Keep this one on the down-low! There’s a beautiful park in Whitby named Pannett Park. It is a place of peace and tranquillity and not as busy as the other iconic spots in Whitby. Here is all you need to know about Pannett Park.
Pannett Park is well maintained and features stunning views over the town. The whole park offers enormous family appeal. Here is all you need to know about Pannett Park in Whitby.
A Brief History of Pannett Park
Robert Elliott Pannett purchased the land that became Pannett Park in 1902. The park was used for orchards, nurseries and market gardens as Robert spent years encouraging Whitby Urban District Council to make it into a park. He believed that it would be a great asset for local people and visitors. He wanted a place in the town where you could escape the wind and enjoy nature. The council would not finance the idea until Mr Pannett died. He set up a Trust to create the park and an art gallery to house his art and other collections.
The park was designed by a firm of landscape designers and nurserymen from Darlington working by direction from Mr Walter Brydon, and the art gallery by Hays and Gray, architects from Co. Durham.
The latter designed Whitby Museum too, which was later built behind the gallery by the Whitby Literary and Philosophical Society, who wanted to move from their premises on the harbourside.
The art gallery foundation stone was laid in 1927, and much of the park was opened the following year. Once the Museum was finished, the Trust was wound up. The Friends of Pannett Park was formed in 2005 and restored the park to what we see today.
Why visit Pannett Park
Pannett Park is in an ideal location in the centre of Whitby. There are so many things to enjoy at this park. Whether you fancy a simple stroll, feeding cheeky squirrels, visiting Whitby Museum or just relaxing with a picnic.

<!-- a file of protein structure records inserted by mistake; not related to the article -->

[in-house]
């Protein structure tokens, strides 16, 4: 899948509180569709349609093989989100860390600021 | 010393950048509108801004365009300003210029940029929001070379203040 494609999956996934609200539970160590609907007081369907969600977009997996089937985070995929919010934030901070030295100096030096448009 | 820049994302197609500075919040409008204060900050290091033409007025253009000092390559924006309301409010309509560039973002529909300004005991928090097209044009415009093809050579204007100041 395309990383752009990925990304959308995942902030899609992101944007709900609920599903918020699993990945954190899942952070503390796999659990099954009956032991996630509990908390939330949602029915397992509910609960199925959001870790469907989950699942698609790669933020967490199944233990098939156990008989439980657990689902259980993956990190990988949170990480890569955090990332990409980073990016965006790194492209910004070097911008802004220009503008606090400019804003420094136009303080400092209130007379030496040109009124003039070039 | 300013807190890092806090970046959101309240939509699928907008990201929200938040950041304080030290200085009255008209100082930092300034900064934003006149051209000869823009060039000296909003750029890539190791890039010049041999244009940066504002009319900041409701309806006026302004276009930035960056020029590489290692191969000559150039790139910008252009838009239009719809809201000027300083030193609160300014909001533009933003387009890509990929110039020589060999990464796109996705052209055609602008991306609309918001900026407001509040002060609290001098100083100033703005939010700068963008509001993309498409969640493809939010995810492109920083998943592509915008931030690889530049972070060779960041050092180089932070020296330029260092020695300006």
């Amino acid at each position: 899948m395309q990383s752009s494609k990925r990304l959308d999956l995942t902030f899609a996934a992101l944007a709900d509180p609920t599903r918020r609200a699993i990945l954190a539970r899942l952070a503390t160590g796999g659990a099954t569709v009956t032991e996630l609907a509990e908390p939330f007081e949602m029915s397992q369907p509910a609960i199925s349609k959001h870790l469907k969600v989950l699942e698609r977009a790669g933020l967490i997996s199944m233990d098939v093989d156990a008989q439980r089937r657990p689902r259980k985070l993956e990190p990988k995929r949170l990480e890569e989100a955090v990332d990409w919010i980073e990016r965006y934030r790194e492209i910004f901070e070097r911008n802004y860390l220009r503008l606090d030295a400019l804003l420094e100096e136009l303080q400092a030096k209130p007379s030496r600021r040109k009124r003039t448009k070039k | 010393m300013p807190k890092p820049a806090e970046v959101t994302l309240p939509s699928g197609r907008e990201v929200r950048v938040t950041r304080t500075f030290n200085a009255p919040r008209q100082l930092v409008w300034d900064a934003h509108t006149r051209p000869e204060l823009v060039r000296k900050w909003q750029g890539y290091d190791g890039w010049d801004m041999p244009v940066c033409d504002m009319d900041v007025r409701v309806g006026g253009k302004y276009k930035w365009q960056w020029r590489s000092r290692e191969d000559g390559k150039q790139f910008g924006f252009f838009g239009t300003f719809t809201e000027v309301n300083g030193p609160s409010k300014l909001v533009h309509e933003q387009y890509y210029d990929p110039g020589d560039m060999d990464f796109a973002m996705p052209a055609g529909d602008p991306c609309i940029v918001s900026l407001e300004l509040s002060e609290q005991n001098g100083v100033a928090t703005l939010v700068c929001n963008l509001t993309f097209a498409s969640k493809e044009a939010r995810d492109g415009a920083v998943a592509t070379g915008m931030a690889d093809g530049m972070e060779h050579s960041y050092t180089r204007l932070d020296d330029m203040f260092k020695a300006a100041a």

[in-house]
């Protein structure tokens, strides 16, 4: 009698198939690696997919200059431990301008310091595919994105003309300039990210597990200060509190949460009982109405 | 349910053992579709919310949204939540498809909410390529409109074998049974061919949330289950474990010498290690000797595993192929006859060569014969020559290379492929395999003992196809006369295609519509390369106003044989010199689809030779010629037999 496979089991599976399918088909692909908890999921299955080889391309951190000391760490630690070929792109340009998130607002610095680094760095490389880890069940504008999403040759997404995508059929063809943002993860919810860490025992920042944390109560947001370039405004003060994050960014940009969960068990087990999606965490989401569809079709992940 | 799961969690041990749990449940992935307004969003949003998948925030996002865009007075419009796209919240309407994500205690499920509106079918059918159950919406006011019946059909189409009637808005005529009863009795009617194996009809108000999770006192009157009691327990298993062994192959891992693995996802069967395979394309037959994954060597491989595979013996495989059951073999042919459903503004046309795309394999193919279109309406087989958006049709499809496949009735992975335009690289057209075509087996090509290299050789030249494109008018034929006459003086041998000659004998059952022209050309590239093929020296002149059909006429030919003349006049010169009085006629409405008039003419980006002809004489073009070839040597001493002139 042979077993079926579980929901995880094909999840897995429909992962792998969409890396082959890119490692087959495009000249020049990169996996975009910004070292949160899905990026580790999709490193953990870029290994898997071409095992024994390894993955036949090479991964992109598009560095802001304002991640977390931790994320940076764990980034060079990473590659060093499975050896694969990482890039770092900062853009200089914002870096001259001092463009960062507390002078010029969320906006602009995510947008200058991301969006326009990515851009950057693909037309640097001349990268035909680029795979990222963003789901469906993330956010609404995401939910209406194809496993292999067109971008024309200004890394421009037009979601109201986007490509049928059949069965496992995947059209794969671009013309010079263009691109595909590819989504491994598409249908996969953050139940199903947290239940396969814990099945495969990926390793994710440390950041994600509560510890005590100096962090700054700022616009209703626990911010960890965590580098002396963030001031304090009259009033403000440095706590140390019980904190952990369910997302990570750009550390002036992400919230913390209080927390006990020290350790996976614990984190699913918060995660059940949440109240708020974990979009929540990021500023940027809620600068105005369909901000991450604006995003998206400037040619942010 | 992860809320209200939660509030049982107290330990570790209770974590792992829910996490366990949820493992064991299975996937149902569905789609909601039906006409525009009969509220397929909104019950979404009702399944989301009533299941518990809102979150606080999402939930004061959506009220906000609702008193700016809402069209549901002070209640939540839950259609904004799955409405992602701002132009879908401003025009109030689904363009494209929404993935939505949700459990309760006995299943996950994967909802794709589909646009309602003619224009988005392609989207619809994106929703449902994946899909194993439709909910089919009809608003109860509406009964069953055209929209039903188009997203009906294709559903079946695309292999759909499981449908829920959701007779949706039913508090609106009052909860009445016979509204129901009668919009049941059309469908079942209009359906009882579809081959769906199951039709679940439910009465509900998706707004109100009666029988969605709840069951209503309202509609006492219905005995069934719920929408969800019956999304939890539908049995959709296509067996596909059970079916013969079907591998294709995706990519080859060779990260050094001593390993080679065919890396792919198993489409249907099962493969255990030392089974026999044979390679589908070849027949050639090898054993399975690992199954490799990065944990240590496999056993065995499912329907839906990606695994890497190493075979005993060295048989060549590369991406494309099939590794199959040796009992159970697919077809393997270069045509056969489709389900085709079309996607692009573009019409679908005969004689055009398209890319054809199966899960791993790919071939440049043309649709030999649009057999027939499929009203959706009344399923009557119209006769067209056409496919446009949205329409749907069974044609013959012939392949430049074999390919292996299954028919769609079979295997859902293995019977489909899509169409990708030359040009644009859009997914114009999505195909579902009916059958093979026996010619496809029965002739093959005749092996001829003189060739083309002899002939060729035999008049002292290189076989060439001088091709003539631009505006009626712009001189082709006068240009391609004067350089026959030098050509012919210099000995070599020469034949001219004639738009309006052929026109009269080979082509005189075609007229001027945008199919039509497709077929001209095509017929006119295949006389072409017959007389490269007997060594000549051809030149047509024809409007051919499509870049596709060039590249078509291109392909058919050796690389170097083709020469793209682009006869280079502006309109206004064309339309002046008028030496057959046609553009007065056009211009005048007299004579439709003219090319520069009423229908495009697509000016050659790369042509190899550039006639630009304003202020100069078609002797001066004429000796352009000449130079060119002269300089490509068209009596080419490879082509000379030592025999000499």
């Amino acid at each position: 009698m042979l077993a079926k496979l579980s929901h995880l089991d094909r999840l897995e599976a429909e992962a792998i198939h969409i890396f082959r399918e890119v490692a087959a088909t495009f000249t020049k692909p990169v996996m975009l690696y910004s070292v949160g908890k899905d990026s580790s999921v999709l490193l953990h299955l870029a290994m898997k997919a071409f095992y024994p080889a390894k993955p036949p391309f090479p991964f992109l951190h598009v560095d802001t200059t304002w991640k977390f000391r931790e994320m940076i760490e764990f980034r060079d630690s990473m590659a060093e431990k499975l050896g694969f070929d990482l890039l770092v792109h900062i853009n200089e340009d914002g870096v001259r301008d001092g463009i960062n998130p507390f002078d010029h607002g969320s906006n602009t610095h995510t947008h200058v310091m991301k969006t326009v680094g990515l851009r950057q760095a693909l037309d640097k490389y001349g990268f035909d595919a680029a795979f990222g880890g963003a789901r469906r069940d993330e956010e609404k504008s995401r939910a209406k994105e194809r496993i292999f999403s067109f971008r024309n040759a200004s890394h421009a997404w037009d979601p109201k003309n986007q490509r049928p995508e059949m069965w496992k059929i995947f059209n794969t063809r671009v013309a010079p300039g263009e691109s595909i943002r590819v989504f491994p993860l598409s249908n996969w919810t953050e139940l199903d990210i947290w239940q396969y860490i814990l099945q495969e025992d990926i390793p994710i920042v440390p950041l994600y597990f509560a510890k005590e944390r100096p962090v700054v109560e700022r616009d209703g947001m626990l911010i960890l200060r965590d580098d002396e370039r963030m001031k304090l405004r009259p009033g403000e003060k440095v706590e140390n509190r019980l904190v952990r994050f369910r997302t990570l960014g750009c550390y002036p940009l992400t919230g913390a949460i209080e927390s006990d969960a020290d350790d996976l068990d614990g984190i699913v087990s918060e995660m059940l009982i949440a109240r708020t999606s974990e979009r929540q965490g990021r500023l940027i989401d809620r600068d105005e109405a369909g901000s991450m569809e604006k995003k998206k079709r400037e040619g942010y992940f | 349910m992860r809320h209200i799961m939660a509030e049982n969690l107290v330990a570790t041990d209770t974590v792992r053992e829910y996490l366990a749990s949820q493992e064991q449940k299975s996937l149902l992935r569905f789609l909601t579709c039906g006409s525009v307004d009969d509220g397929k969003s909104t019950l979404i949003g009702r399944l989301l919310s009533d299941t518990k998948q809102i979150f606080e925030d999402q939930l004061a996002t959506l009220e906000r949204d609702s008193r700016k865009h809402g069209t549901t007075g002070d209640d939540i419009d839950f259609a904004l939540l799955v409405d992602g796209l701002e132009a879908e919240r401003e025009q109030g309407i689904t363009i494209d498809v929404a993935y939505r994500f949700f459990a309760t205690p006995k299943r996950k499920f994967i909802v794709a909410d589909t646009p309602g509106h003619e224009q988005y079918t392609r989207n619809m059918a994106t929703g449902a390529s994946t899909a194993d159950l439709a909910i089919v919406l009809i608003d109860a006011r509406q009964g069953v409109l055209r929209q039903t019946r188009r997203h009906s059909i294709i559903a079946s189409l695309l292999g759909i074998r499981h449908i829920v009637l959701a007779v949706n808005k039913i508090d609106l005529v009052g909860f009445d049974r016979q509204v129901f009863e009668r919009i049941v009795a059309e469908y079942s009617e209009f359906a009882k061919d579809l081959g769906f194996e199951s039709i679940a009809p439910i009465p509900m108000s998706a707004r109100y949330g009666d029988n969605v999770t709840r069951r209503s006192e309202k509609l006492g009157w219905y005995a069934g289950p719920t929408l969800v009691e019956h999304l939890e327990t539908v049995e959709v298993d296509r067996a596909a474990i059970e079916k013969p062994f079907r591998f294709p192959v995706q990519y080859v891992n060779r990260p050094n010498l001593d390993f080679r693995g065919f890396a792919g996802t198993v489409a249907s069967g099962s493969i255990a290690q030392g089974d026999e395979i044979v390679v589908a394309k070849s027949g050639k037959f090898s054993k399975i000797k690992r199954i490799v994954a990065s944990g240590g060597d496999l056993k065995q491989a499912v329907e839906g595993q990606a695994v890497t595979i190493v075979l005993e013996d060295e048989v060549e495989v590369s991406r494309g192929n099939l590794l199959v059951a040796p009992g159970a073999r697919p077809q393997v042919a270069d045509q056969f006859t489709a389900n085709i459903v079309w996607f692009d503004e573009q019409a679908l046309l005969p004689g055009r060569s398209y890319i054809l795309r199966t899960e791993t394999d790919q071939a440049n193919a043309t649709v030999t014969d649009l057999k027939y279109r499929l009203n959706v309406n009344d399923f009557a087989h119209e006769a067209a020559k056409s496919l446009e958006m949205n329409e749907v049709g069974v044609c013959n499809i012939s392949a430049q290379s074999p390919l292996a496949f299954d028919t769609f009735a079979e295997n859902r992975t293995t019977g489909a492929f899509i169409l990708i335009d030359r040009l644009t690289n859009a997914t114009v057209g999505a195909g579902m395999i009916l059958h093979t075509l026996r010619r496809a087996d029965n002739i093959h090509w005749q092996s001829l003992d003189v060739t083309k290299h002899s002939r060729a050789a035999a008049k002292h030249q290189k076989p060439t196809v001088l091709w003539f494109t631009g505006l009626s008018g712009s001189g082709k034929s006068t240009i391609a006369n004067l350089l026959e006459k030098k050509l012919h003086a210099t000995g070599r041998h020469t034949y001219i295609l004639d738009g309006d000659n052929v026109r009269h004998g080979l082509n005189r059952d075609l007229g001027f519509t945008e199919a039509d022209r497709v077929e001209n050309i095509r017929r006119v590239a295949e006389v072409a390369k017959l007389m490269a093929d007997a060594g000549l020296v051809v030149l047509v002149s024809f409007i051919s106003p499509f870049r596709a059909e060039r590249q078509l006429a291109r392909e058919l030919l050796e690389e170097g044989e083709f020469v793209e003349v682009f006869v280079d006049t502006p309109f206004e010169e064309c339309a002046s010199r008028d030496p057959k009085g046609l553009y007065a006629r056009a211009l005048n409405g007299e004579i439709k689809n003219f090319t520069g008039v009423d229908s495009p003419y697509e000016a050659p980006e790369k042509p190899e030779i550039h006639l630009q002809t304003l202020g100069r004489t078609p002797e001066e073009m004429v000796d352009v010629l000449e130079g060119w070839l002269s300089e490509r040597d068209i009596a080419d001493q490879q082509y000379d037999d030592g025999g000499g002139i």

There is a pretty lily pond which the people of Whitby once voted for as the most favoured feature for restoration. The lily pond and its original shelter were commissioned by the widow and daughters of Captain Thomas Kirby in his memory. This shelter was demolished in 1996 as it became unable to repair. The new structure features open rear and side panels to ensure views through the shelter and for security. There is now a fountain, rockeries and seating, just a perfect spot to sit and read in peace.
Children's play area
There is a children's play area to tire out the kids, which has been designed with Whitby's maritime heritage in mind. It follows designs by local children and is suitable for children of all ages.
This memorial garden is a place to sit and reflect. The garden boasts gorgeous views through the oak arches of Whitby Abbey in the distance. ‘We Will Remember Them' is inscribed on the sandstone walling here.
The Jurassic garden in Pannett Park is perfect for exploring with children. It is a selected area that depicts the Jurrasic coastal aspect of Whitby and links with the fossil collections in the Whitby Museum. The surrounding plants, such as monkey puzzle trees, are also from the Jurrasic period. On the footpath, you will find fossils, too and watch out for the replica of a Gharial crocodile. A sweet nod to the earliest example of a complete marine crocodile, found in 1824 at Saltwick near Whitby. You can find a leaflet in the museum that links the garden with exhibits in the museum.